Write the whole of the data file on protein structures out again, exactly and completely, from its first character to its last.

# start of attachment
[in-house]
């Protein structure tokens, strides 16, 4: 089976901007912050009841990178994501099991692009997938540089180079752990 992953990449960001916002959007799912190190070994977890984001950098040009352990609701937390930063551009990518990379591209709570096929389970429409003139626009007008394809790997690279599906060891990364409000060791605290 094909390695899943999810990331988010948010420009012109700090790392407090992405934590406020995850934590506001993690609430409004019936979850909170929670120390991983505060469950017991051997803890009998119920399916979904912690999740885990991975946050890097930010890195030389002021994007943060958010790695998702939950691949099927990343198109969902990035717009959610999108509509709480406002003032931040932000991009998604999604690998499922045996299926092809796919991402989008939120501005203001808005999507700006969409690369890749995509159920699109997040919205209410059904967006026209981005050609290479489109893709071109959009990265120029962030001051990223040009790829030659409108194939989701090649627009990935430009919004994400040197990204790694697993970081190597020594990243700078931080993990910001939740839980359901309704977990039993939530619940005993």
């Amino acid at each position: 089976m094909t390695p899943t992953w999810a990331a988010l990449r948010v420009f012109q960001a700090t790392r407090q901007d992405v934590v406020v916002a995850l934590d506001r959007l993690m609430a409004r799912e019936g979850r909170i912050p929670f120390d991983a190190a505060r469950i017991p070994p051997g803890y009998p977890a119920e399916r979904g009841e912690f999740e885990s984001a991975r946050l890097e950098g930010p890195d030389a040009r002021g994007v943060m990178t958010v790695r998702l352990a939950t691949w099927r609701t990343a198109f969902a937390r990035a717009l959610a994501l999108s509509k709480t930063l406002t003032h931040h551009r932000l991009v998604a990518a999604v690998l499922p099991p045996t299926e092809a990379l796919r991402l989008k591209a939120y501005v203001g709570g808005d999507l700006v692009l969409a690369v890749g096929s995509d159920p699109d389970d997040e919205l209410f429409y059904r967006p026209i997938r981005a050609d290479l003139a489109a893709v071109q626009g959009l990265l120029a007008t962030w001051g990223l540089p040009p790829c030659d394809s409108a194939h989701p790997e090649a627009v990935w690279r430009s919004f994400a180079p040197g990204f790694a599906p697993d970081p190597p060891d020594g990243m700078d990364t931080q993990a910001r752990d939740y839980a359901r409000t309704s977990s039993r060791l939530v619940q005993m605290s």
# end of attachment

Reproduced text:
[in-house]
């Protein structure tokens, strides 16, 4: 089976901007912050009841990178994501099991692009997938540089180079752990 992953990449960001916002959007799912190190070994977890984001950098040009352990609701937390930063551009990518990379591209709570096929389970429409003139626009007008394809790997690279599906060891990364409000060791605290 094909390695899943999810990331988010948010420009012109700090790392407090992405934590406020995850934590506001993690609430409004019936979850909170929670120390991983505060469950017991051997803890009998119920399916979904912690999740885990991975946050890097930010890195030389002021994007943060958010790695998702939950691949099927990343198109969902990035717009959610999108509509709480406002003032931040932000991009998604999604690998499922045996299926092809796919991402989008939120501005203001808005999507700006969409690369890749995509159920699109997040919205209410059904967006026209981005050609290479489109893709071109959009990265120029962030001051990223040009790829030659409108194939989701090649627009990935430009919004994400040197990204790694697993970081190597020594990243700078931080993990910001939740839980359901309704977990039993939530619940005993």
């Amino acid at each position: 089976m094909t390695p899943t992953w999810a990331a988010l990449r948010v420009f012109q960001a700090t790392r407090q901007d992405v934590v406020v916002a995850l934590d506001r959007l993690m609430a409004r799912e019936g979850r909170i912050p929670f120390d991983a190190a505060r469950i017991p070994p051997g803890y009998p977890a119920e399916r979904g009841e912690f999740e885990s984001a991975r946050l890097e950098g930010p890195d030389a040009r002021g994007v943060m990178t958010v790695r998702l352990a939950t691949w099927r609701t990343a198109f969902a937390r990035a717009l959610a994501l999108s509509k709480t930063l406002t003032h931040h551009r932000l991009v998604a990518a999604v690998l499922p099991p045996t299926e092809a990379l796919r991402l989008k591209a939120y501005v203001g709570g808005d999507l700006v692009l969409a690369v890749g096929s995509d159920p699109d389970d997040e919205l209410f429409y059904r967006p026209i997938r981005a050609d290479l003139a489109a893709v071109q626009g959009l990265l120029a007008t962030w001051g990223l540089p040009p790829c030659d394809s409108a194939h989701p790997e090649a627009v990935w690279r430009s919004f994400a180079p040197g990204f790694a599906p697993d970081p190597p060891d020594g990243m700078d990364t931080q993990a910001r752990d939740y839980a359901r409000t309704s977990s039993r060791l939530v619940q005993m605290s």